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Twentieth Sunday in Ordinary Time – Cycle A

I like to get into the mind of that mother in today’s Gospel and notice how her love for her daughter gives her the adrenaline to kneel in front of Jesus, address him as Son of David and her Lord, and match wits with him until he unleashes his mercy and power.

O Woman, great is your faith!

And there isn’t a mother out there who isn’t doing this every day.  Lord, my son is bipolar and can’t hold down a job.  Lord, my daughter is chronically depressed.  Lord, my children don’t go to church and haven’t baptized my grandchildren.  Lord, I’ll do anything, say anything, be anything you want me to be.  Please just heal my child.

And I think the story is a set-up, of course.  Jesus ignores her at first.  Finally, after she has done everything she can to flatter and honor him, he throws out the ultimate challenge: why should he heal her Canaanite daughter ―a “dog” in his racist Middle Eastern culture—when his mission is to the Jews alone?

And she returns his volley like no one else in Matthew’s gospel: Lord, even the dogs get the scraps from the table. Now, what happened next didn’t get recorded, but can’t you imagine the two of them just roaring with laughter?  Jesus, delighted that she saw through his little test of her faith, congratulates her on the faith he is trying to instill in his own Hebrew race.  And I’ll bet she took him aside and said We felt your love before you ever reached the city gates.  Blessed are you for seeking us out and bringing us into your kingdom.

In what ways have you persevered in prayer throughout your life?

What would YOU like to say about this question, or today’s readings, or any of the columns from the past year? The sacred conversations are setting a Pentecost fire! Register here today and join the conversation.

I have come to light a fire on the earth; how I wish it were already burning (Lk.12:49).

Kathy McGovern © 2014-2015

Ordinary Time - Cycle A

6 Comments to “Twentieth Sunday in Ordinary Time – Cycle A”

  1. Lord, thank you for keeping my sons safe in Your loving arms. If it be Your will, may I rest with them when my earthly work is finished.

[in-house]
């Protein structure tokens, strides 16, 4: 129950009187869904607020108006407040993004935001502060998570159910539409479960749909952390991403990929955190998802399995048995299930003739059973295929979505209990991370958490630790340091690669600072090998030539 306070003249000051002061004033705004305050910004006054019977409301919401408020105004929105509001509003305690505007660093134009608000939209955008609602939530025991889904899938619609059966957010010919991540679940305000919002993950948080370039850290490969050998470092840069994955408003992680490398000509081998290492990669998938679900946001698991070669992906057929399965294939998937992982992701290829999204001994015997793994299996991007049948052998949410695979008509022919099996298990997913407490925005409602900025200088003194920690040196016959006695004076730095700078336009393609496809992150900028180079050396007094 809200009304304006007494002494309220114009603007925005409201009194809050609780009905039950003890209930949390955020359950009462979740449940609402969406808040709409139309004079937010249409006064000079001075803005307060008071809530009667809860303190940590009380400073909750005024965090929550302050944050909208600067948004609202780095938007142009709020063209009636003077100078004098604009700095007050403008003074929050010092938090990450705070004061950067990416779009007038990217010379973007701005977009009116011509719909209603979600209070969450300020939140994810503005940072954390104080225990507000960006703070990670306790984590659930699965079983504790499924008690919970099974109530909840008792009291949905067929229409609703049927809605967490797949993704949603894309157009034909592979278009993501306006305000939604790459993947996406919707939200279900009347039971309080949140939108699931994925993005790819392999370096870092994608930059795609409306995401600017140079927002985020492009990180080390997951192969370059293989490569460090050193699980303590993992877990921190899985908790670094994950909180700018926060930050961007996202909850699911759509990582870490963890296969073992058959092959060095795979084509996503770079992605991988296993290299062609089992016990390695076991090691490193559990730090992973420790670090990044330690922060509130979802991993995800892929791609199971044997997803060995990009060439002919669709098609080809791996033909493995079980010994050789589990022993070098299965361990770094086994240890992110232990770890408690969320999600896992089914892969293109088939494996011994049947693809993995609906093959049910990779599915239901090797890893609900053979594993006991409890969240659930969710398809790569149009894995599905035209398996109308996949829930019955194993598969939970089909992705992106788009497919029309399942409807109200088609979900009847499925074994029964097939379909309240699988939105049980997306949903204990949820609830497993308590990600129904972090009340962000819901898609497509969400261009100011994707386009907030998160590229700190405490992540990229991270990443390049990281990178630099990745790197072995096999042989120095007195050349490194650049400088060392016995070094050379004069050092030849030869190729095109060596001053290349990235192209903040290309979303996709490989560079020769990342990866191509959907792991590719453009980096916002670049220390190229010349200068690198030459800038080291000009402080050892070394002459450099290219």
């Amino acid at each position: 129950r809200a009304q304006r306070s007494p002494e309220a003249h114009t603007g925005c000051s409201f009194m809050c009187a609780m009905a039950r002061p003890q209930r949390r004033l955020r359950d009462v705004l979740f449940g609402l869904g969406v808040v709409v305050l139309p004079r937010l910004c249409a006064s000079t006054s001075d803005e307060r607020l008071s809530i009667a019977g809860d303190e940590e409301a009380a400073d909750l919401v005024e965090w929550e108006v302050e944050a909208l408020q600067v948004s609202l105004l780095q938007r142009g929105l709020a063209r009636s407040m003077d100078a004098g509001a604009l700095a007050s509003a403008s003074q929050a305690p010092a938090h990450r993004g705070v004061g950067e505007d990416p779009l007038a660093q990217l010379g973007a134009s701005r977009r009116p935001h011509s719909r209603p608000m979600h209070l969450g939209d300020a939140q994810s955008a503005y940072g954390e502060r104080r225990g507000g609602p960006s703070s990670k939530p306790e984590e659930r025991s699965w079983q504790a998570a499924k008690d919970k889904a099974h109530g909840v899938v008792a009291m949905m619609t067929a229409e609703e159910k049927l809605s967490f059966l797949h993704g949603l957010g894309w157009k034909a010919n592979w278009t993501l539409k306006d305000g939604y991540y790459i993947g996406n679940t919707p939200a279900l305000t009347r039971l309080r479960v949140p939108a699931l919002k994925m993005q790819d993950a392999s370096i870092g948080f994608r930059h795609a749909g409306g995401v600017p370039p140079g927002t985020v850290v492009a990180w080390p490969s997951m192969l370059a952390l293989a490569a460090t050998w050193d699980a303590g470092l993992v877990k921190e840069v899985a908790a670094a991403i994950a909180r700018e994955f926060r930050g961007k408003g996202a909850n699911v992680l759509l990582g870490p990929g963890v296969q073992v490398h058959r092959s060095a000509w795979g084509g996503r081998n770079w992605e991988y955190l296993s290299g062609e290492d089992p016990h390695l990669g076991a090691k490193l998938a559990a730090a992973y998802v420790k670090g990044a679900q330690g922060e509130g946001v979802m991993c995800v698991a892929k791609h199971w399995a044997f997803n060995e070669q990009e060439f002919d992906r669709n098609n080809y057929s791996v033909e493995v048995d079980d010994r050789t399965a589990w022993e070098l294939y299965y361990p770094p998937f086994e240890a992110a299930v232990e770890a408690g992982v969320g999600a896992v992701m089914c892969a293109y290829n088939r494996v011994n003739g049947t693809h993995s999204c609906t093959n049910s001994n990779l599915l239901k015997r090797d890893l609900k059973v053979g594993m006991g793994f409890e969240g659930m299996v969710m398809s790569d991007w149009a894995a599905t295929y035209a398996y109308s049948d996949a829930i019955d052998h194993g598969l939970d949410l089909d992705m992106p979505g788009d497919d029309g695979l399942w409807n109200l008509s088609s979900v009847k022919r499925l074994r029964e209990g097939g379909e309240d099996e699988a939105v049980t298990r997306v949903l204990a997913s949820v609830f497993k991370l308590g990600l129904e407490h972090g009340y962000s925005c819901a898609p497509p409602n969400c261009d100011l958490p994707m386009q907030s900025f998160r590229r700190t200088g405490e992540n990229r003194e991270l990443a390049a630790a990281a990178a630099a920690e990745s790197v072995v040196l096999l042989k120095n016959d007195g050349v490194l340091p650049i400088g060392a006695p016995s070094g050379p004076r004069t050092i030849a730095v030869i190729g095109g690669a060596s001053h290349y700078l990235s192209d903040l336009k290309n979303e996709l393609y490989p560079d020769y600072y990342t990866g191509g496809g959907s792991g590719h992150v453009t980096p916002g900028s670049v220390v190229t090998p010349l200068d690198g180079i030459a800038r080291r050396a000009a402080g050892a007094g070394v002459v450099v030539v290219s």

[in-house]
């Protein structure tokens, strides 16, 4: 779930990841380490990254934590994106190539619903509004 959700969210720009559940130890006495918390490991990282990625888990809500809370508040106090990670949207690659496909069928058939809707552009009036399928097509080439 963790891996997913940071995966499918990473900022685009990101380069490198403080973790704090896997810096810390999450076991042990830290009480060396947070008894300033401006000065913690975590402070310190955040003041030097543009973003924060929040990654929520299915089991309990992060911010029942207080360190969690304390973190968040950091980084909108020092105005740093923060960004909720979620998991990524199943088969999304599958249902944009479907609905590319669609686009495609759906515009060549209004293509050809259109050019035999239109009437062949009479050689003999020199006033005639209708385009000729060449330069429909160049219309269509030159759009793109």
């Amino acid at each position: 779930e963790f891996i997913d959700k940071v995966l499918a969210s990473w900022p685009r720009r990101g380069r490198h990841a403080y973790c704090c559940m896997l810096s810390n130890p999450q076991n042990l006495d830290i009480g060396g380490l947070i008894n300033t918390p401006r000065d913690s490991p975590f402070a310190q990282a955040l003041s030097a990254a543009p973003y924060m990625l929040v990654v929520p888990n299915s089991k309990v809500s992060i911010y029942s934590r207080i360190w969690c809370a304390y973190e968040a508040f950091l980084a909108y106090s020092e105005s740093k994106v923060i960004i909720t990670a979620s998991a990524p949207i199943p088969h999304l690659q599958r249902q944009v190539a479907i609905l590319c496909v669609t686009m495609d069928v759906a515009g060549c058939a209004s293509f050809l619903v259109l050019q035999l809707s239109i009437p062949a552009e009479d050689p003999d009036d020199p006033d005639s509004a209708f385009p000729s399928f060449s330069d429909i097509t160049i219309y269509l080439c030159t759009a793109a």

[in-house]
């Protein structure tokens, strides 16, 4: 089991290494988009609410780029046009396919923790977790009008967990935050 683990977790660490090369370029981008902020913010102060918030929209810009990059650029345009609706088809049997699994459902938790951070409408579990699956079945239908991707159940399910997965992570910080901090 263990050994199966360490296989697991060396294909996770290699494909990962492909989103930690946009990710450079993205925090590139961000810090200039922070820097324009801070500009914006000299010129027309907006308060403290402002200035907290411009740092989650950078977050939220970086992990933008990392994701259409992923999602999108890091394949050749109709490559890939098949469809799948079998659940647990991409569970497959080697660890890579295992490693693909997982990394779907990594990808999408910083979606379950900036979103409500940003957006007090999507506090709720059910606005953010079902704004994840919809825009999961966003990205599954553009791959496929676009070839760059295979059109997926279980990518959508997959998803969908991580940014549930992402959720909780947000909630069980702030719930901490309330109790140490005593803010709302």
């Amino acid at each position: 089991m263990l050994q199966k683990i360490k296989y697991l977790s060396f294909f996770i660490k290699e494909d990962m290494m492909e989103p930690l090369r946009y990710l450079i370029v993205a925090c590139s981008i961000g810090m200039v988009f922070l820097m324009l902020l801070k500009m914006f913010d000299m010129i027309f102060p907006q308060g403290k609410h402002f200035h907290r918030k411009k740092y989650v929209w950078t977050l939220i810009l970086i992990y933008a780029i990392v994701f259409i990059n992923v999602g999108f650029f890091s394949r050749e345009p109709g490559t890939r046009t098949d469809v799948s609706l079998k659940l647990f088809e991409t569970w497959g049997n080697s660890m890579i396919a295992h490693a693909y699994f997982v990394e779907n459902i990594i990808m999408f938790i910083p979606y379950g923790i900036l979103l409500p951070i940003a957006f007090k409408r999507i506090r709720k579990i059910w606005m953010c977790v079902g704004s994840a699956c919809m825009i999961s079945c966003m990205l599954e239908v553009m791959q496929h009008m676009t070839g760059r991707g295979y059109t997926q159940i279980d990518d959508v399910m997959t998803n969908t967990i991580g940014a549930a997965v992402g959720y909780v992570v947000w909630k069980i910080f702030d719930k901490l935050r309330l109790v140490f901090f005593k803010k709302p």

On my way to perfect . . .

    http://www.todaysepistle.com

  2. Oh, wow, Kathy! What struck me even more than the question was your comment about what the woman may have said, “We felt your love before you ever reached the city gates.” So often I try to send love into situations before entering them. I consciously direct love and light to places of confrontation, situations where I know it will be difficult for me to deal, groups in which I usually disappear and become invisible. Recognizing that God is already there gives me courage to deal with the fear of the unknown especially in what my imagination construes as being an unpleasant encounter. Knowing that I, too, can trust God’s love to be present colors the possibility that God is seeking the best of who I am and will help me not only heal, but also flourish.
    I just love this Canaanite woman who teaches me to persevere in prayer, especially when everything seems dark, dreary and unlikely to change. At the same time, I know that as I continue to pray, sometimes my prayer changes without me even knowing it. When my brother’s cancer returned, I prayed and asked others to pray boldly seeking a miraculous cure. In retrospect, someplace along the line I began praying for healing, which is so different. Finally I prayed for mercy. There were no other words to pray. In the four years, my prayer changed for my brother and his situation. I didn’t even realize it happened until after he passed away. I can only believe that in the midst of the pain of watching someone I love suffer so much, the Spirit of God was groaning in me in a way that only God knew and comprehended.